On the central point of our report, the Government did immediately follow the advice of the committee. Given the importance and complexity of the issues involved, we were very clear that the Treasury needed to play a much more extensive role on climate change within government, so we were delighted that within days of publication of our report, the Chancellor announced the review of the economics of climate change to be led by Sir Nick Stern. That was the correct thing for the Government to do and we congratulate them on their action. The committee has been following Sir Nick Stern's review with interest and we very much look forward to his report.

I am hopeful that the Stern review will readily endorse many of the committee's conclusions and recommendations. For instance, there is a risk that international negotiations will not secure large-scale and effective action on mitigation. The Stern review might take a more sanguine view of the risk than we did. But there is clearly some risk. We therefore want to see a more balanced approach to the relative merits of adaptation and mitigation, with far more attention paid to adaptation measures.

Another key recommendation in our report, which I feel confident the Stern review will go along with, is the need for a far stronger focus on technology and research and development. That does not, in our view, mean a little more of what is being done now. It means a step change to a research and development effort into carbon-free and low carbon energy sources of an altogether different magnitude. In our report, we suggested that the US Apollo programme to put a man on the moon provided a precedent for the sort of extraordinary effort and priority that is needed. On that point, the recent energy review is disappointing. I see no evidence that the Government are committed to an effort on the scale of what is required on that front.

As I have already said, I hope that the Sternreview will follow the Prime Minister as well as the committee in taking a “brutally”—the Prime Minister’s word—realistic view of the prospects for effective emissions controls. But, in any case, the committee outlined concerns about the workingsof the relevant international body, the Intergovernmental Panel on Climate Change. There is perhaps room for debate about the significance and full implications of the shortcomings in the IPCC process. However, the IPCC has an exceptional, largely unquestioned, authority in this area—perhaps unparalleled in United Nations agencies working in other fields. In such a situation, what seems indisputable is the need for an organisation and a process whose procedures, objectivity and balance are not only beyond question, but are seen to be beyond question. For all the fine work done by the IPCC, to which I pay tribute, I fear that that is not the present position.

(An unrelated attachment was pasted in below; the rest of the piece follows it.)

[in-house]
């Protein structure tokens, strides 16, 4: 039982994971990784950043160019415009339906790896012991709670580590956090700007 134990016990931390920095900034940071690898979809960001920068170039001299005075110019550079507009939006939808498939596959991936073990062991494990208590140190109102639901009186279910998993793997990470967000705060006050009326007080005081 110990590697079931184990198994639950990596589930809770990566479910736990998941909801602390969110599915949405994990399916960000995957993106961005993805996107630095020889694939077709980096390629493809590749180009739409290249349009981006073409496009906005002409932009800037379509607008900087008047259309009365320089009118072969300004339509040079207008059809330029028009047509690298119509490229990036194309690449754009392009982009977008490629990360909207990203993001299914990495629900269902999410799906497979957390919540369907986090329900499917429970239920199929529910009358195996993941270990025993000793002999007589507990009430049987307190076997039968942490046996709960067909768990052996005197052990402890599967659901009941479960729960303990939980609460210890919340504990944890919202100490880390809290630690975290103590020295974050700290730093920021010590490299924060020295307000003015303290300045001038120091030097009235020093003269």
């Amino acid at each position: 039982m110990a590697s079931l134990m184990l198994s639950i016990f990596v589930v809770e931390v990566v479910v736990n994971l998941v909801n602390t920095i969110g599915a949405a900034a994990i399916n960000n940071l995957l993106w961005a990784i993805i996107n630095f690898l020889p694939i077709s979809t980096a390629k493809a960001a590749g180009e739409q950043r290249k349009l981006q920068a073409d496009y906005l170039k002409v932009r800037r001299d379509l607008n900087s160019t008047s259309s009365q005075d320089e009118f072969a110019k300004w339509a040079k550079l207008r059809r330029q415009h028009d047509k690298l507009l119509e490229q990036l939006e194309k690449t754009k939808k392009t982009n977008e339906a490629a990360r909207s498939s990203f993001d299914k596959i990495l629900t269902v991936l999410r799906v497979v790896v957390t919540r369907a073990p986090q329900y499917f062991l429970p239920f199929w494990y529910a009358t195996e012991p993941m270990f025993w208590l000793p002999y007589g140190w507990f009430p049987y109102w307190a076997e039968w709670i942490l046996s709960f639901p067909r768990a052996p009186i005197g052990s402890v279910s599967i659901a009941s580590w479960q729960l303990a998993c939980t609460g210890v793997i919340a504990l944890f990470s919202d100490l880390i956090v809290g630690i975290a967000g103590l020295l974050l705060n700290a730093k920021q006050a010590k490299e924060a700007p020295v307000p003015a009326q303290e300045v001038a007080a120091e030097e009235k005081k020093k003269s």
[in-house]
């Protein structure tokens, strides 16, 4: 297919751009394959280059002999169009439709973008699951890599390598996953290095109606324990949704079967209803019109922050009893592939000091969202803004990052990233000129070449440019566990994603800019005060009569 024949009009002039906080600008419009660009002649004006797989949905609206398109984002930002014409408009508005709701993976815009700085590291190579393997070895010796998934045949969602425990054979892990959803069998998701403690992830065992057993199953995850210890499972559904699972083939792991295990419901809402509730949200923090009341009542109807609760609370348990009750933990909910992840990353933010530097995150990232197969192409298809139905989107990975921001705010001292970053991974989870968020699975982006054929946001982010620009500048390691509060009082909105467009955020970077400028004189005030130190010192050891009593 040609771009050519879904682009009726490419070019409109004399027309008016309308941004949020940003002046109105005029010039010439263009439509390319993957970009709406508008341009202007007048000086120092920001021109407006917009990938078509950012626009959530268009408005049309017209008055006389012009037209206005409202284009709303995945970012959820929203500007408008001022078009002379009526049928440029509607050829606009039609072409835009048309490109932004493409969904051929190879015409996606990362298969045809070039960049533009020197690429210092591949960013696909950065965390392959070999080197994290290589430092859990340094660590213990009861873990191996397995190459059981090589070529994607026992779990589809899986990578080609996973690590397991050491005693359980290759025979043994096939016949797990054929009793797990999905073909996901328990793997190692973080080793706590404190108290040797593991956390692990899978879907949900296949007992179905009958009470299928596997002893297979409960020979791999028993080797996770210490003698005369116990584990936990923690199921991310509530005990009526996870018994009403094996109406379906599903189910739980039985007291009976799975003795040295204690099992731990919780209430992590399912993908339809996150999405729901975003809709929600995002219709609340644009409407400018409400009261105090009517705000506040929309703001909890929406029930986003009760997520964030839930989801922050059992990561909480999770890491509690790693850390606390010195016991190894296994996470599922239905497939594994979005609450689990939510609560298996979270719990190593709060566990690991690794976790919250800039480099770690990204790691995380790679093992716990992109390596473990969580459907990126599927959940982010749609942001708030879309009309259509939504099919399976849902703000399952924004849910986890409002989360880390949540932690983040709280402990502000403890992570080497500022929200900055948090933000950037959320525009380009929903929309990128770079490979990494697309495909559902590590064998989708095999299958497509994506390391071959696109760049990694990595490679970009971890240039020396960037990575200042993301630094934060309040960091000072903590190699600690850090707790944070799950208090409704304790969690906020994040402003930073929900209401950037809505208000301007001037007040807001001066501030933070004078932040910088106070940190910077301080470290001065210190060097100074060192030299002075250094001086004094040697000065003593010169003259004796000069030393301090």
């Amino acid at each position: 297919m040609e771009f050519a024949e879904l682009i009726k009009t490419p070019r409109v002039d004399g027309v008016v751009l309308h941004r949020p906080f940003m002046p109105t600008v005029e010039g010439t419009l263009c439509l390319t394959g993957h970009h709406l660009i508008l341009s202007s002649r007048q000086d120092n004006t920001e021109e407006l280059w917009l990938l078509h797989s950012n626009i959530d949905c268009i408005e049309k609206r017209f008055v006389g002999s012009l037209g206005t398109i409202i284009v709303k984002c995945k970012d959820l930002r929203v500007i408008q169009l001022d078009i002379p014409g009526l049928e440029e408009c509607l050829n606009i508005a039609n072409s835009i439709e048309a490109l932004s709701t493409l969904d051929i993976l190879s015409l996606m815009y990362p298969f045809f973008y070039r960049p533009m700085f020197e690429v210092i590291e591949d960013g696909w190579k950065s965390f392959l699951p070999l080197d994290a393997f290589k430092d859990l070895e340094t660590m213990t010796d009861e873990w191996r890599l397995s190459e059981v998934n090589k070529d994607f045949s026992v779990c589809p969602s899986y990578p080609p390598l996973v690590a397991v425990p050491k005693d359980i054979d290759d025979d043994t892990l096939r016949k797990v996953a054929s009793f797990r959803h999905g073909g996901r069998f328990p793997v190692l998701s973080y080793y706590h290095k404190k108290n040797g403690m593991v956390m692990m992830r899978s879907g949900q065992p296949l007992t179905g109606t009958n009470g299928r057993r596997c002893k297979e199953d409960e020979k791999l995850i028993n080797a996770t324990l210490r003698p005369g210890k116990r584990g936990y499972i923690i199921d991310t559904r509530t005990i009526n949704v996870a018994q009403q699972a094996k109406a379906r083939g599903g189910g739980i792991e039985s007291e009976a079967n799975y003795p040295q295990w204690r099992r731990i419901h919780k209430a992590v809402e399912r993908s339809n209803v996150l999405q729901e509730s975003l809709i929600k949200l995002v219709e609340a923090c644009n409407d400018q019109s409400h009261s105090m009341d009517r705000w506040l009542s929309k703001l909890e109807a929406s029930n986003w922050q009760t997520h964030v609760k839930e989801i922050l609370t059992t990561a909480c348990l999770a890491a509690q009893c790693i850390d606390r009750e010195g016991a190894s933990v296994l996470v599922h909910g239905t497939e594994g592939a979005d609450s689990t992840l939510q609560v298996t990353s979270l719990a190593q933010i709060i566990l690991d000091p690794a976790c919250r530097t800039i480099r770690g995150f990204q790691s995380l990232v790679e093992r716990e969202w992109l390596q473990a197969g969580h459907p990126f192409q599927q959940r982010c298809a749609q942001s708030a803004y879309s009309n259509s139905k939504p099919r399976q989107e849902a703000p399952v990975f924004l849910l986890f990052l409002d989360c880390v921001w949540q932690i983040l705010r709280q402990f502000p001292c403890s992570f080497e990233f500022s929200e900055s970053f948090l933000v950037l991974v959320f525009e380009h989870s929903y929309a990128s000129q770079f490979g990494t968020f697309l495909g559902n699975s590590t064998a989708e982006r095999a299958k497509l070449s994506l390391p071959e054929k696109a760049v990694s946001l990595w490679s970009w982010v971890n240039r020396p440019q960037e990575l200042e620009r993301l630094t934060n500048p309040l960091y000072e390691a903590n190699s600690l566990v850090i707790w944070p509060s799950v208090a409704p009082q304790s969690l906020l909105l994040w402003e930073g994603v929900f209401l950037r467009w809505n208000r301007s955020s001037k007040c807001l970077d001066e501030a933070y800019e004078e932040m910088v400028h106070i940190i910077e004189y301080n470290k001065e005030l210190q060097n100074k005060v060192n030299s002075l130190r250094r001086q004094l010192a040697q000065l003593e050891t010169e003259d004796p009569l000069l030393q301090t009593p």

Finally, I refer the House to the concerns that the committee expressed that UK energy and climate policy appeared to be based on some very dubious assumptions about the roles of renewable energy and energy efficiency. We also pressed for a proper carbon tax to replace the present climate change levy, and we urged the maintenance of as wide an energy portfolio as possible, with the retention of nuclear power. On that last point, the energy review is, as I have said, encouraging.

Although it is right that renewable energy and energy efficiency are given priority, it is disappointing not to find in the review much more realism about what they can be expected to achieve. Also disappointing is the lack of commitment to the introduction of a carbon tax. Some very distinguished speakers are taking part in this debate, which I am delighted about. Iam very much looking forward to hearing all the contributions, including the maiden speech of the noble Lord, Lord Teverson. I beg to move.

Moved, That this House takes note of the report of the Economic Affairs Committee on the Economics of Climate Change (2nd Report, HL Paper 12).—(Lord Wakeham.)

My Lords, I first congratulate the noble Lord, Lord Wakeham, and his committee on their report, which bears evidence of a great deal of thought and work. At least, it is a bit different to see something from a gaggle of economists writing on environmental issues. It is said that one advantage of being an economist is that you get to write about money without ever having to make any. I am pleased to see that this report is eminently practical in its implications.